Harley Mann Talks Fringe Show ‘Common Dissonance’

Melbourne based circus company Na Djinang Circus is debuting their show Common Dissonance at this years Adelaide Fringe bringing contemporary circus work to audiences at Gluttony. The show focusses on the different ways of reasoning or problem solving and thinking and how cultural or traditional teachings play a part in the way we deal with the struggles in our lives. The ‘work aims not only to explore the harmony and conflict of contemporary Australian reasoning, but to find a Common Dissonance.’

Waka Waka man Harley Mann spoke to Hi FI Way and explained what the show is about and while it speaks from a First Nations perspective the storyline is relevant to us all.

Can you tell us a bit about what Common Dissonance is about?
Common Dissonance is a contemporary circus work and it looks at opposing or different ways of reasoning or problem solving and thinking. We discovered that in life and our personal lives we have different ways of thinking about things that were formed by our cultural background, social circles, where we live, where we were at certain times in our lives. We use that way of reasoning to discover that if two different people have ways of thinking but they are coming up with solutions to the same problem. Maybe it isn’t about an ‘us and them’ thinking like one way is right and one way is wrong but sometimes there’s two solutions to the same problem.

So, from there we took this concept and extrapolated that into a contemporary circus work that tries to examine the similarities and also the differences in a way we come together and conflict. Then to try and find harmony in this space that we cohabitate and just exist as people.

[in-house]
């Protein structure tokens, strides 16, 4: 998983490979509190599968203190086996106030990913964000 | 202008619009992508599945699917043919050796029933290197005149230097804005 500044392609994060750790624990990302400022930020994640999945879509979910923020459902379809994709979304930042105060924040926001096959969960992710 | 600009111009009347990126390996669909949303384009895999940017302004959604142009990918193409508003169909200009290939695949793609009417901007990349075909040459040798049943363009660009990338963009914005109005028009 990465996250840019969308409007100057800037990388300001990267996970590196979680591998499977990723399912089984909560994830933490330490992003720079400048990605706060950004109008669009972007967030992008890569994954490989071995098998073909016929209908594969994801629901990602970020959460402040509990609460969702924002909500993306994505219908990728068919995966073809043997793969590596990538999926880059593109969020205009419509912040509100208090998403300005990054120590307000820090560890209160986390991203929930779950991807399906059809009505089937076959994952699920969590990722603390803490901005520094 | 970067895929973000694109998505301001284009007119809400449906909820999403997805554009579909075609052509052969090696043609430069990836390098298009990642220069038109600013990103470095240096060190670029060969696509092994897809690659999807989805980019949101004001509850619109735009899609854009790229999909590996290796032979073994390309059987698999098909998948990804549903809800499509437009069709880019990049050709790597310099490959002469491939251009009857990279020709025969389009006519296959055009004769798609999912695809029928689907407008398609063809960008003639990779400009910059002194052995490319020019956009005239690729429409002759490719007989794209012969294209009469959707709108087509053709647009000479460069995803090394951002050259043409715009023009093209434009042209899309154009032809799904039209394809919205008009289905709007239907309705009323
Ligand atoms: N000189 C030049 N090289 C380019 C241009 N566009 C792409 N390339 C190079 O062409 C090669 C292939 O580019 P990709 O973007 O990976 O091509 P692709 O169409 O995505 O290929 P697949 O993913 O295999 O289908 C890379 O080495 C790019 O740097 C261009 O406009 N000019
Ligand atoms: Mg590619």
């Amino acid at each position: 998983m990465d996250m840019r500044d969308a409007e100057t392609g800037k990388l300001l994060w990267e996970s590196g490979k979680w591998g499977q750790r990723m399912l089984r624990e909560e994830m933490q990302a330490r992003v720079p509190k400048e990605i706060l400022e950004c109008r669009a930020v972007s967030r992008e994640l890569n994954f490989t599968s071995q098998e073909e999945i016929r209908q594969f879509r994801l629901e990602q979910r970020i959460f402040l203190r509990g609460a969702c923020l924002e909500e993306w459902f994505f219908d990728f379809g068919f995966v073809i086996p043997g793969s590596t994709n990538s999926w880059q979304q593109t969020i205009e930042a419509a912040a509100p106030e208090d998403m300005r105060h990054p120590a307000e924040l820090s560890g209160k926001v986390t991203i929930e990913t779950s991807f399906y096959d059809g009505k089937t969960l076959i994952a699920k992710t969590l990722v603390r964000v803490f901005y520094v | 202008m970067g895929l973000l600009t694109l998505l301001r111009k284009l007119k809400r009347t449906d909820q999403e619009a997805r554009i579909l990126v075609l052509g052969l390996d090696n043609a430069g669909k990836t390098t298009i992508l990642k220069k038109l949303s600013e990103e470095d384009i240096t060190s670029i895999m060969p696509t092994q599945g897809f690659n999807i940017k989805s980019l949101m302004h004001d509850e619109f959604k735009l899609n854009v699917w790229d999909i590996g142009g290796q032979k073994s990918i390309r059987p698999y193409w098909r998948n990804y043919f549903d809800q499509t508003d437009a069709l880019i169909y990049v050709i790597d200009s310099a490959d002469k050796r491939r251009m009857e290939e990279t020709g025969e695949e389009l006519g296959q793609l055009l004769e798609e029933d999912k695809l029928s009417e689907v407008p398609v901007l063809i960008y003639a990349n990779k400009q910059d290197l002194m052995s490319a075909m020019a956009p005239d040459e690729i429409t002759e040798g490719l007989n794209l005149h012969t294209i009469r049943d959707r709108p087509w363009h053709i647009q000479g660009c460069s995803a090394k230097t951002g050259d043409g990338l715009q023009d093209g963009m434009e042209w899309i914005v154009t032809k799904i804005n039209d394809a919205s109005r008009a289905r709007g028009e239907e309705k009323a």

I think it’s a very interesting topic. I’m not Aboriginal. I’m from a Greek background and I also have cultural and traditional ways I have been taught over time where I had to wrestle with traditional and modern reasonings. Obviously, your show is from an Indigenous perspective but do you think it could relate to most people as well?
I think so! I think it relates to everyone because we all go through a journey of discovery and discovering who we are. That’s informed by other people and things that have happened in our lives. Whether that’s from a Greek or other cultural background or like marriage and staying together forever and then moving into a modern world where these sorts of ways of reasoning aren’t necessarily as accurate or viable anymore. We have to find parts of the new world that we want to hold on to but also the old ways that keep us grounded and connected through our culture.

That’s what most people find in watching or experiencing this show is that, yes it’s the view from an Aboriginal/ First Nations perspective and modern Australian culture but I think we all grapple with our own self sense of identity.

How was it to perform those kinds of topics and to get those feelings out of you in a performance?
I find it very therapeutic. A lot of artists use their artform to get things they maybe can’t articulate in words or explain out of their brains and into the world. That’s what it’s doing for me as a performer. Towards the end of the show my character and persona on stage goes through a very violent and traumatic experience but its abstracted so it’s more feeling than anything actually happening.